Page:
Welcome to SPN

Register and Join the most happening forum of Sikh community & intellectuals from around the world.

Sign Up Now!

Datawind's Sunseet Singh Introduces Ubislate: Aimed at the Cost-Conscious World

Discussion in 'Sikh Personalities' started by spnadmin, Jan 12, 2014.

  1. spnadmin

    spnadmin United States
    Expand Collapse
    1947-2014 (Archived)
    SPNer Supporter

    Jun 17, 2004
    Likes Received:
    Sunseet Singh of Datawind Introduces A Winning Tablet Aimed at the Cost-Conscious World

    Ubislate a winning tablet for just $38

    Raju Mudhar


    With all the news out of CES this week focused on the biggest and brightest innovations in technology (4K cameras! Bendable screens!), it’s refreshing to see a Canadian-based company touting a product whose only wow factor is an exceptionally low price.

    Datawind, based in Mississauga with research and development operations in Montreal, has created three tablets that start at $38 and top out at $120, aimed at an audience they say has been forgotten by the world’s biggest electronics manufacturers.

    Initially created as part of a tender brought forth by the Indian government, the company launched its products in North America and the U.K. in late December, with hopes of targeting cost-conscious consumers who up until now have been priced out of the tablet revolution.

    Datawind’s CEO Suneet Singh Tuli is currently at CES (the Consumer Electronics Show) in Las Vegas showing off his company’s wares, but sat down with the Star in late December showcasing the product line. The real attention getter is the Ubislate 7Ci, which sounds too good to be true at a retail price of $37.99. It’s available now, plus a $10 shipping fee, from Ubislate.ca.

    When Tuli talks, it’s in very different terms from most technology executives, addressing the digital divide between rich and poor.

    “We are trying to create technology for what is the biggest unaddressed market. Today, if you look at this globally, there are 5 billion people that use mobile phones and 2 billion that really use the Internet — that 3-billion-person gap is who we want to go after,” he says.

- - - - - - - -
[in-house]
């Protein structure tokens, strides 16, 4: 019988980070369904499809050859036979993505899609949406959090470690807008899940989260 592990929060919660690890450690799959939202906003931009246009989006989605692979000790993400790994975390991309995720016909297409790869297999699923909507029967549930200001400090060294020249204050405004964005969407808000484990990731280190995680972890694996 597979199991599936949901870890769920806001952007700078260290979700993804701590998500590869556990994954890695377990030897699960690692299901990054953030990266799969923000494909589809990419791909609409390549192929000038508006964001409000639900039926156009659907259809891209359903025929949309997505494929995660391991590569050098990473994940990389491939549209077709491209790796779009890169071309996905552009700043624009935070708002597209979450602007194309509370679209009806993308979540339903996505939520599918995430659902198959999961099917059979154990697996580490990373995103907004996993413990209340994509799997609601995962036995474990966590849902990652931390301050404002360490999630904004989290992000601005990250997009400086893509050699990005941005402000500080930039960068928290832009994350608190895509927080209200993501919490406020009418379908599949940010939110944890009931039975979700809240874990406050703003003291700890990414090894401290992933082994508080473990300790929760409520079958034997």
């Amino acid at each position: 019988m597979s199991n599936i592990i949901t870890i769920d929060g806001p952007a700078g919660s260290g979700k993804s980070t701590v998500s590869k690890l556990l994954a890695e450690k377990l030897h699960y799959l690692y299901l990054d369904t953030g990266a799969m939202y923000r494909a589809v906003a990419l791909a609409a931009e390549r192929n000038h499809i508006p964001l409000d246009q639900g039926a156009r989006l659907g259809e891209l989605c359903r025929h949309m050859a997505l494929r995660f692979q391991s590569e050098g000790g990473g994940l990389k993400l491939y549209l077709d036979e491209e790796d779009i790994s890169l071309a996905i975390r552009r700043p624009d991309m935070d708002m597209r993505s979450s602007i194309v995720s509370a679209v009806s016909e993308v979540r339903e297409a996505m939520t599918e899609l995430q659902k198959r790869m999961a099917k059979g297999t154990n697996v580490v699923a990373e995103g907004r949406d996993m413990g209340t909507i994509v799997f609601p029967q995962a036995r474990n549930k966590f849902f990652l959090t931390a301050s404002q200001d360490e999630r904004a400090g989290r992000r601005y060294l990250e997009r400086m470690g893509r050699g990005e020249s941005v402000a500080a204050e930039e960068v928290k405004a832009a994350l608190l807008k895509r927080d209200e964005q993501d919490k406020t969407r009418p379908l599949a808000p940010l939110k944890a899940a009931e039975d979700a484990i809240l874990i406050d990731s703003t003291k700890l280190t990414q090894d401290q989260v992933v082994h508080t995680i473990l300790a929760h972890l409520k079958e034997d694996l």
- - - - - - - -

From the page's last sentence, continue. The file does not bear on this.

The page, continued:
“We looked at what keeps them off the Internet and it is affordability, it is cost. So we had to figure out how to deal with that.”

    First launched in India, the Ubislate (a.k.a. the Aakash) has put Datawind among the top three tablet manufacturers for the past year. After receiving inquiries from around the world, the company decided there was sufficient demand, and expanded its reach.

    Tuli makes it very clear that he is not trying to compete with the Apples and Samsungs of the world, although they are also not really competing with him.

    “We were looking at a business opportunity to a customer that is being totally unaddressed. Does Apple make products for that customer base? Does Samsung? Nobody makes a $37.99 tablet in the world. Is it impossible? Hang on. We did,” he says.

    “It’s not impossible, but the reason nobody (else) makes it is that they have enough customers who are willing to pay two-three-four hundred dollars, line up outside in this weather because a new version is out, and it’s not dual core now, it’s quad core.”

    Attached Files:

Share This Page